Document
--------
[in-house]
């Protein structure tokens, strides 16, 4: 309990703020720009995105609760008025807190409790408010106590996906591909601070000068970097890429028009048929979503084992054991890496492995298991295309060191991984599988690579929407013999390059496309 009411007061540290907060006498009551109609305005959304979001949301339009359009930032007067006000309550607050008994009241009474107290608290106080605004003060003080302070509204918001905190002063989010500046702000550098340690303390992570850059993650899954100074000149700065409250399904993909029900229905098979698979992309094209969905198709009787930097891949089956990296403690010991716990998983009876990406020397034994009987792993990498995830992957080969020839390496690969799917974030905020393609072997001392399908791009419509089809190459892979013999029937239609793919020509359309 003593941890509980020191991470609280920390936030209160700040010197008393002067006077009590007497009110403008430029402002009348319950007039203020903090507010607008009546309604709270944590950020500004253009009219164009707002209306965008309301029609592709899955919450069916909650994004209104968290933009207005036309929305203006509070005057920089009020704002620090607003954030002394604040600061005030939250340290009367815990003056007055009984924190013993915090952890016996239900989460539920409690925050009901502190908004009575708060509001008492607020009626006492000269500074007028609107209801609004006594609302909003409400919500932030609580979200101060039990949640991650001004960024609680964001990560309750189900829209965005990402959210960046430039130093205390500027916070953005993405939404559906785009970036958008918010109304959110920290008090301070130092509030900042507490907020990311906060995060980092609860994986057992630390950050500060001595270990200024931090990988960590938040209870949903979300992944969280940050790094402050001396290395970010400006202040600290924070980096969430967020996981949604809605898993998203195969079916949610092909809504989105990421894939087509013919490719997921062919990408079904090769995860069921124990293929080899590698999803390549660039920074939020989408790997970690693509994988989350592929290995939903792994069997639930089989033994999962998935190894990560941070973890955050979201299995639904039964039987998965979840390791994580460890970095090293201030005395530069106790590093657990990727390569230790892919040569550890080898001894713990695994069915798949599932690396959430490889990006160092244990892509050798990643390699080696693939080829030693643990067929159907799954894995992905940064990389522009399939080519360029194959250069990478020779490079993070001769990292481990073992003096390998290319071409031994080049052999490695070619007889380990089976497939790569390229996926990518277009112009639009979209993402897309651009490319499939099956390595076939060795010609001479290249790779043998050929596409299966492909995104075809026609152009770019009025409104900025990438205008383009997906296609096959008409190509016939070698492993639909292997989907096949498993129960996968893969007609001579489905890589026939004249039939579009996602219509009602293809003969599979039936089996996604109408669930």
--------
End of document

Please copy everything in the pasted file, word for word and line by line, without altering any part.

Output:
[in-house]
């Protein structure tokens, strides 16, 4: 309990703020720009995105609760008025807190409790408010106590996906591909601070000068970097890429028009048929979503084992054991890496492995298991295309060191991984599988690579929407013999390059496309 009411007061540290907060006498009551109609305005959304979001949301339009359009930032007067006000309550607050008994009241009474107290608290106080605004003060003080302070509204918001905190002063989010500046702000550098340690303390992570850059993650899954100074000149700065409250399904993909029900229905098979698979992309094209969905198709009787930097891949089956990296403690010991716990998983009876990406020397034994009987792993990498995830992957080969020839390496690969799917974030905020393609072997001392399908791009419509089809190459892979013999029937239609793919020509359309 003593941890509980020191991470609280920390936030209160700040010197008393002067006077009590007497009110403008430029402002009348319950007039203020903090507010607008009546309604709270944590950020500004253009009219164009707002209306965008309301029609592709899955919450069916909650994004209104968290933009207005036309929305203006509070005057920089009020704002620090607003954030002394604040600061005030939250340290009367815990003056007055009984924190013993915090952890016996239900989460539920409690925050009901502190908004009575708060509001008492607020009626006492000269500074007028609107209801609004006594609302909003409400919500932030609580979200101060039990949640991650001004960024609680964001990560309750189900829209965005990402959210960046430039130093205390500027916070953005993405939404559906785009970036958008918010109304959110920290008090301070130092509030900042507490907020990311906060995060980092609860994986057992630390950050500060001595270990200024931090990988960590938040209870949903979300992944969280940050790094402050001396290395970010400006202040600290924070980096969430967020996981949604809605898993998203195969079916949610092909809504989105990421894939087509013919490719997921062919990408079904090769995860069921124990293929080899590698999803390549660039920074939020989408790997970690693509994988989350592929290995939903792994069997639930089989033994999962998935190894990560941070973890955050979201299995639904039964039987998965979840390791994580460890970095090293201030005395530069106790590093657990990727390569230790892919040569550890080898001894713990695994069915798949599932690396959430490889990006160092244990892509050798990643390699080696693939080829030693643990067929159907799954894995992905940064990389522009399939080519360029194959250069990478020779490079993070001769990292481990073992003096390998290319071409031994080049052999490695070619007889380990089976497939790569390229996926990518277009112009639009979209993402897309651009490319499939099956390595076939060795010609001479290249790779043998050929596409299966492909995104075809026609152009770019009025409104900025990438205008383009997906296609096959008409190509016939070698492993639909292997989907096949498993129960996968893969007609001579489905890589026939004249039939579009996602219509009602293809003969599979039936089996996604109408669930």